"The board has seemingly made no effort to understand our curriculum, nor have they reached out to the student body, yet a verdict was assigned 'in our best interest,'" they wrote. "We request that you speak to us personally before a final decision is made by the Board of Governors."

The full board is expected to take up the committee's recommendation on Feb. 21. FSU President Eric Barron has said he will abide by whatever the Board of Governors decides.

Brogan responded to the students today with a letter of his own. It starts out with tough words for the Digital Domain partnership. 

Continue reading "FSU film students: Nobody asked us about leaving West Palm Beach" »

UltraViolet's Marco Rubio-basher: "Republican Savior Votes Against VAWA"

@MarcACaputo

Hours before giving tthe GOP rebuttal to President Obama's State of the Union speech, Sen. Marco Rubio voted against the new version of the Violence Against Women Act. In the past, Rubio said he'd support re-upping the law as currently written and that he didn't like the way the new legislation affects how states spend money on domestic-violence response or prevention.

But the Republican Rubio didn't have the opportunity to vote for the current VAWA. The Democratic Senate made sure he voted for its new version.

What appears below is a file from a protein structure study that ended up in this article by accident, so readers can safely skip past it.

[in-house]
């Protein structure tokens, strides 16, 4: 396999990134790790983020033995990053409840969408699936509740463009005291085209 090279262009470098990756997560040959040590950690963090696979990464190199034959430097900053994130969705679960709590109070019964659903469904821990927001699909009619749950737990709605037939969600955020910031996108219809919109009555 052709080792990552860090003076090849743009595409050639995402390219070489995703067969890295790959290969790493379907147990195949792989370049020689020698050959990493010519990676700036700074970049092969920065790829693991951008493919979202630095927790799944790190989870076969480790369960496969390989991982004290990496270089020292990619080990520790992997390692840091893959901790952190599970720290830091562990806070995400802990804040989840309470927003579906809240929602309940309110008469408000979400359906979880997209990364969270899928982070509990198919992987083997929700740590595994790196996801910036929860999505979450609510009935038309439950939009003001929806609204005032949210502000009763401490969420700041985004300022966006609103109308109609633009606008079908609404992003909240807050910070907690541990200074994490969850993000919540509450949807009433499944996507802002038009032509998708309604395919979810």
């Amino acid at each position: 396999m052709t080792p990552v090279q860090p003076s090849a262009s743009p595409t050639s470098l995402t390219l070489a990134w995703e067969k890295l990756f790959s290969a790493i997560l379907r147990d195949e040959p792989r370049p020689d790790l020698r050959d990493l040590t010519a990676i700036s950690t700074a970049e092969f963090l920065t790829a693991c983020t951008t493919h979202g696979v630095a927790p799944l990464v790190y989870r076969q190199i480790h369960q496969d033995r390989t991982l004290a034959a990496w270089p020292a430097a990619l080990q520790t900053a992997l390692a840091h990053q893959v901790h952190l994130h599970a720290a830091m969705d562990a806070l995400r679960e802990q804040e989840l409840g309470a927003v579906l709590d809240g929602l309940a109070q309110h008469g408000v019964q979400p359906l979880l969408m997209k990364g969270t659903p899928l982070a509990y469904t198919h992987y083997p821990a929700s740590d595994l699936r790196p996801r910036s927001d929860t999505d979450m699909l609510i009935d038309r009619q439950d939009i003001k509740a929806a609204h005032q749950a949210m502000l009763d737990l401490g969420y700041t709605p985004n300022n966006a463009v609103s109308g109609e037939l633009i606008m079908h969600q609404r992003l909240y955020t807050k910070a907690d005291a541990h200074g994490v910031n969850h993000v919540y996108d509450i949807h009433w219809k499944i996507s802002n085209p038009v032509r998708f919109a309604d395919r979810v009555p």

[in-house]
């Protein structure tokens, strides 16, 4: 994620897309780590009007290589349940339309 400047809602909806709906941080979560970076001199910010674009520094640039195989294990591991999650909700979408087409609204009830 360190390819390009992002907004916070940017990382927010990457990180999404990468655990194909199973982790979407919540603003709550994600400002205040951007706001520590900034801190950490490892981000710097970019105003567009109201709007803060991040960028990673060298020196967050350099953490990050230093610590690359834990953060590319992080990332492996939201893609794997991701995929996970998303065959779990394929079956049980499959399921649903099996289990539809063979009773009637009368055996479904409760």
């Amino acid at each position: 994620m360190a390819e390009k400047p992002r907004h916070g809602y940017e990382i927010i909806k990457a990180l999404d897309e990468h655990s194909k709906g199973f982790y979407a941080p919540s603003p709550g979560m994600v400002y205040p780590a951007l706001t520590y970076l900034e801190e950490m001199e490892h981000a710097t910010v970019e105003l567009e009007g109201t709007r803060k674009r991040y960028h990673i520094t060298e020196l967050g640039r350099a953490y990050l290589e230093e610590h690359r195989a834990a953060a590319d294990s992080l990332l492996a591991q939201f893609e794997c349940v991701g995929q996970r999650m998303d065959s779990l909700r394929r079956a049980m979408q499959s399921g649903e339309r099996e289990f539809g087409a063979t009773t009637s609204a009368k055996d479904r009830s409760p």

The resulting press release:

Continue reading "UltraViolet's Marco Rubio-basher: "Republican Savior Votes Against VAWA"" »

The swanky W South Beach hotel offends Cuban-Americans with giant Che Guevara-like photo

@MarcACaputo

Che2Gus Exposito couldn't believe what he saw in the marble walls of South Beach's W Hotel: a larger-than-life framed photograph of what looked like Cuban communist revolutionary Ernesto "Che" Guevara.

"He was a mass murderer, killed thousands of Cubans execution-style," Exposito, 51, wrote in an email, comparing the long-dead Fidel Castro pal to Adolf Hitler or the KKK. "I spoke to the manager and he referred to it as art!"

Turns out, it's probably not Che. It's another artist's rendering of the revolutionary. But Exposito says it's offensive nonetheless, raising the question: Is an image of an offensive image offensive? Is it art? Both?

The W isn't waiting around for answers, a hotel employee said. She said complaints started almost as soon as the photo, which could exceed seven feet in height, was posted about a week ago. It's supposed to come down.